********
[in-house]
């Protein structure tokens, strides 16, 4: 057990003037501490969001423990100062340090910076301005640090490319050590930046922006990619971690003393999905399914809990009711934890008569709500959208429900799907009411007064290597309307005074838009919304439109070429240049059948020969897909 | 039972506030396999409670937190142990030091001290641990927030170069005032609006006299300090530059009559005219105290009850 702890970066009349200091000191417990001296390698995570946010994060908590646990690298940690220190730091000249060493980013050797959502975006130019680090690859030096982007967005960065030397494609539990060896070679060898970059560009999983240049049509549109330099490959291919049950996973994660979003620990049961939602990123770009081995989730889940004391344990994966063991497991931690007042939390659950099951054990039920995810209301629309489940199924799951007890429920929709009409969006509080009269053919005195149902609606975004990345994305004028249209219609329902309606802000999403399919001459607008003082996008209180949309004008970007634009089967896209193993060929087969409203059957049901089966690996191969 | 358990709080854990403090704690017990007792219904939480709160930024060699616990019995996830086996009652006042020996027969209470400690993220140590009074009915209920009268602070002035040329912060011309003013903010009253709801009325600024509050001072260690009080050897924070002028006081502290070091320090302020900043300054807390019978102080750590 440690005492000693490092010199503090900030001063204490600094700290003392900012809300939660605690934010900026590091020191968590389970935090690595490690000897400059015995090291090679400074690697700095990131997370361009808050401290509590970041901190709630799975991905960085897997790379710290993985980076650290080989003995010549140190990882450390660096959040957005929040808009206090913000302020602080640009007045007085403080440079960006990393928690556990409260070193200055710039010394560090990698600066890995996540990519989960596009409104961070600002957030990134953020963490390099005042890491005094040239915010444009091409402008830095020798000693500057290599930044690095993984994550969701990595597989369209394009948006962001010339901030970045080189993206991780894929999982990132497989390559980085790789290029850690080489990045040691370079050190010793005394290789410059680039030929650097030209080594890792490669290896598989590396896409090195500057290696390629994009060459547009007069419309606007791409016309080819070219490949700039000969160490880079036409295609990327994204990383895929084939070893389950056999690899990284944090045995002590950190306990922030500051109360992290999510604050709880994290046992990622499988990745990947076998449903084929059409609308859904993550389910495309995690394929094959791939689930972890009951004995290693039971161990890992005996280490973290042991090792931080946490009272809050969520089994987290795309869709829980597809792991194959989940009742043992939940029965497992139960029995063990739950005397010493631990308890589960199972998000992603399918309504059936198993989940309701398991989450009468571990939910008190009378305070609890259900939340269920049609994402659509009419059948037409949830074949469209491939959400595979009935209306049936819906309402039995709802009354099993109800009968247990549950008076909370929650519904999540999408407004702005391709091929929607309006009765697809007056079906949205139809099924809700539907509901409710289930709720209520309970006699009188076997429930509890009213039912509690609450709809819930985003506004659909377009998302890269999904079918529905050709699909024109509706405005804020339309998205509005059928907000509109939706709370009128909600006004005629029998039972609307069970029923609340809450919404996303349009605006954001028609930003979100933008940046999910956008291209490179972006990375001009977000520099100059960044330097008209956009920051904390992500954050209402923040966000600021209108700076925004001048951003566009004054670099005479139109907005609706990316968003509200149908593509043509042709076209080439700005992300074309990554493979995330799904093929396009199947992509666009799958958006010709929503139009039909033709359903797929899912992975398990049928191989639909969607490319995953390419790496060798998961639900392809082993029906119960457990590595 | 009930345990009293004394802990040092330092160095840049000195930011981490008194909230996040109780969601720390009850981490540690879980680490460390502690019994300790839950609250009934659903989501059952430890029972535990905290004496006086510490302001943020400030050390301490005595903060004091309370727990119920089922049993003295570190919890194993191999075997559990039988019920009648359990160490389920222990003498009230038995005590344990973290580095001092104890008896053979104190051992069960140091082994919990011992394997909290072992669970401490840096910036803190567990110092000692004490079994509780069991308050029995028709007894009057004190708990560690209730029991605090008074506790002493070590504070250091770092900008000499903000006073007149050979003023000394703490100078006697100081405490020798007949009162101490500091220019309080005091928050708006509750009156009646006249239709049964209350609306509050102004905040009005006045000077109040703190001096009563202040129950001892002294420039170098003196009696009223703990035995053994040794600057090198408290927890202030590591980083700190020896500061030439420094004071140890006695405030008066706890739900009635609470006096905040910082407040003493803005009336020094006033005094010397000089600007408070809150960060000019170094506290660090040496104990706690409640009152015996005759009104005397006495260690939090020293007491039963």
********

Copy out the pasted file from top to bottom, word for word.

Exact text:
[in-house]
């Protein structure tokens, strides 16, 4: 057990003037501490969001423990100062340090910076301005640090490319050590930046922006990619971690003393999905399914809990009711934890008569709500959208429900799907009411007064290597309307005074838009919304439109070429240049059948020969897909 | 039972506030396999409670937190142990030091001290641990927030170069005032609006006299300090530059009559005219105290009850 702890970066009349200091000191417990001296390698995570946010994060908590646990690298940690220190730091000249060493980013050797959502975006130019680090690859030096982007967005960065030397494609539990060896070679060898970059560009999983240049049509549109330099490959291919049950996973994660979003620990049961939602990123770009081995989730889940004391344990994966063991497991931690007042939390659950099951054990039920995810209301629309489940199924799951007890429920929709009409969006509080009269053919005195149902609606975004990345994305004028249209219609329902309606802000999403399919001459607008003082996008209180949309004008970007634009089967896209193993060929087969409203059957049901089966690996191969 | 358990709080854990403090704690017990007792219904939480709160930024060699616990019995996830086996009652006042020996027969209470400690993220140590009074009915209920009268602070002035040329912060011309003013903010009253709801009325600024509050001072260690009080050897924070002028006081502290070091320090302020900043300054807390019978102080750590 440690005492000693490092010199503090900030001063204490600094700290003392900012809300939660605690934010900026590091020191968590389970935090690595490690000897400059015995090291090679400074690697700095990131997370361009808050401290509590970041901190709630799975991905960085897997790379710290993985980076650290080989003995010549140190990882450390660096959040957005929040808009206090913000302020602080640009007045007085403080440079960006990393928690556990409260070193200055710039010394560090990698600066890995996540990519989960596009409104961070600002957030990134953020963490390099005042890491005094040239915010444009091409402008830095020798000693500057290599930044690095993984994550969701990595597989369209394009948006962001010339901030970045080189993206991780894929999982990132497989390559980085790789290029850690080489990045040691370079050190010793005394290789410059680039030929650097030209080594890792490669290896598989590396896409090195500057290696390629994009060459547009007069419309606007791409016309080819070219490949700039000969160490880079036409295609990327994204990383895929084939070893389950056999690899990284944090045995002590950190306990922030500051109360992290999510604050709880994290046992990622499988990745990947076998449903084929059409609308859904993550389910495309995690394929094959791939689930972890009951004995290693039971161990890992005996280490973290042991090792931080946490009272809050969520089994987290795309869709829980597809792991194959989940009742043992939940029965497992139960029995063990739950005397010493631990308890589960199972998000992603399918309504059936198993989940309701398991989450009468571990939910008190009378305070609890259900939340269920049609994402659509009419059948037409949830074949469209491939959400595979009935209306049936819906309402039995709802009354099993109800009968247990549950008076909370929650519904999540999408407004702005391709091929929607309006009765697809007056079906949205139809099924809700539907509901409710289930709720209520309970006699009188076997429930509890009213039912509690609450709809819930985003506004659909377009998302890269999904079918529905050709699909024109509706405005804020339309998205509005059928907000509109939706709370009128909600006004005629029998039972609307069970029923609340809450919404996303349009605006954001028609930003979100933008940046999910956008291209490179972006990375001009977000520099100059960044330097008209956009920051904390992500954050209402923040966000600021209108700076925004001048951003566009004054670099005479139109907005609706990316968003509200149908593509043509042709076209080439700005992300074309990554493979995330799904093929396009199947992509666009799958958006010709929503139009039909033709359903797929899912992975398990049928191989639909969607490319995953390419790496060798998961639900392809082993029906119960457990590595 | 009930345990009293004394802990040092330092160095840049000195930011981490008194909230996040109780969601720390009850981490540690879980680490460390502690019994300790839950609250009934659903989501059952430890029972535990905290004496006086510490302001943020400030050390301490005595903060004091309370727990119920089922049993003295570190919890194993191999075997559990039988019920009648359990160490389920222990003498009230038995005590344990973290580095001092104890008896053979104190051992069960140091082994919990011992394997909290072992669970401490840096910036803190567990110092000692004490079994509780069991308050029995028709007894009057004190708990560690209730029991605090008074506790002493070590504070250091770092900008000499903000006073007149050979003023000394703490100078006697100081405490020798007949009162101490500091220019309080005091928050708006509750009156009646006249239709049964209350609306509050102004905040009005006045000077109040703190001096009563202040129950001892002294420039170098003196009696009223703990035995053994040794600057090198408290927890202030590591980083700190020896500061030439420094004071140890006695405030008066706890739900009635609470006096905040910082407040003493803005009336020094006033005094010397000089600007408070809150960060000019170094506290660090040496104990706690409640009152015996005759009104005397006495260690939090020293007491039963």